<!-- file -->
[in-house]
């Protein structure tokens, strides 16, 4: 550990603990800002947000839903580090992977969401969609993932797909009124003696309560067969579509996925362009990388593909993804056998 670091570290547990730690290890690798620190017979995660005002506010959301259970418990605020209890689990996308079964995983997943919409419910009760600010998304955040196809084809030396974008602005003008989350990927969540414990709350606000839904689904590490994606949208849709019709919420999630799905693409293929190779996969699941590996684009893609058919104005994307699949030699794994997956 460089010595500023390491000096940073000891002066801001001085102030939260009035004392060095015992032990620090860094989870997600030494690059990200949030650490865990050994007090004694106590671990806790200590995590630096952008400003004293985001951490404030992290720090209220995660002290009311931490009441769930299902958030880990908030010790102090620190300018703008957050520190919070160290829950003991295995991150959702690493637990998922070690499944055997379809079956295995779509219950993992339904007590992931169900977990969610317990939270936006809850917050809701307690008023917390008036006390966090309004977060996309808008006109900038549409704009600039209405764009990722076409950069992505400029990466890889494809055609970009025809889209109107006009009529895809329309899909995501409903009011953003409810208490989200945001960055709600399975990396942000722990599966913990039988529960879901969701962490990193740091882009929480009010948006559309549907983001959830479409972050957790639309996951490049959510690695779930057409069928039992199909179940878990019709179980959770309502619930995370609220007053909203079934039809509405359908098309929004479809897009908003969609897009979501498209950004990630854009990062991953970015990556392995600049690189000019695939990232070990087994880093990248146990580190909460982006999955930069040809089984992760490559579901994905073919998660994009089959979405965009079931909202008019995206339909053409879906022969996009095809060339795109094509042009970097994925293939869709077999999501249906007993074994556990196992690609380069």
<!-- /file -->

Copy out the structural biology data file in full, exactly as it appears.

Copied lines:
[in-house]
């Protein structure tokens, strides 16, 4: 550990603990800002947000839903580090992977969401969609993932797909009124003696309560067969579509996925362009990388593909993804056998 670091570290547990730690290890690798620190017979995660005002506010959301259970418990605020209890689990996308079964995983997943919409419910009760600010998304955040196809084809030396974008602005003008989350990927969540414990709350606000839904689904590490994606949208849709019709919420999630799905693409293929190779996969699941590996684009893609058919104005994307699949030699794994997956 460089010595500023390491000096940073000891002066801001001085102030939260009035004392060095015992032990620090860094989870997600030494690059990200949030650490865990050994007090004694106590671990806790200590995590630096952008400003004293985001951490404030992290720090209220995660002290009311931490009441769930299902958030880990908030010790102090620190300018703008957050520190919070160290829950003991295995991150959702690493637990998922070690499944055997379809079956295995779509219950993992339904007590992931169900977990969610317990939270936006809850917050809701307690008023917390008036006390966090309004977060996309808008006109900038549409704009600039209405764009990722076409950069992505400029990466890889494809055609970009025809889209109107006009009529895809329309899909995501409903009011953003409810208490989200945001960055709600399975990396942000722990599966913990039988529960879901969701962490990193740091882009929480009010948006559309549907983001959830479409972050957790639309996951490049959510690695779930057409069928039992199909179940878990019709179980959770309502619930995370609220007053909203079934039809509405359908098309929004479809897009908003969609897009979501498209950004990630854009990062991953970015990556392995600049690189000019695939990232070990087994880093990248146990580190909460982006999955930069040809089984992760490559579901994905073919998660994009089959979405965009079931909202008019995206339909053409879906022969996009095809060339795109094509042009970097994925293939869709077999999501249906007993074994556990196992690609380069």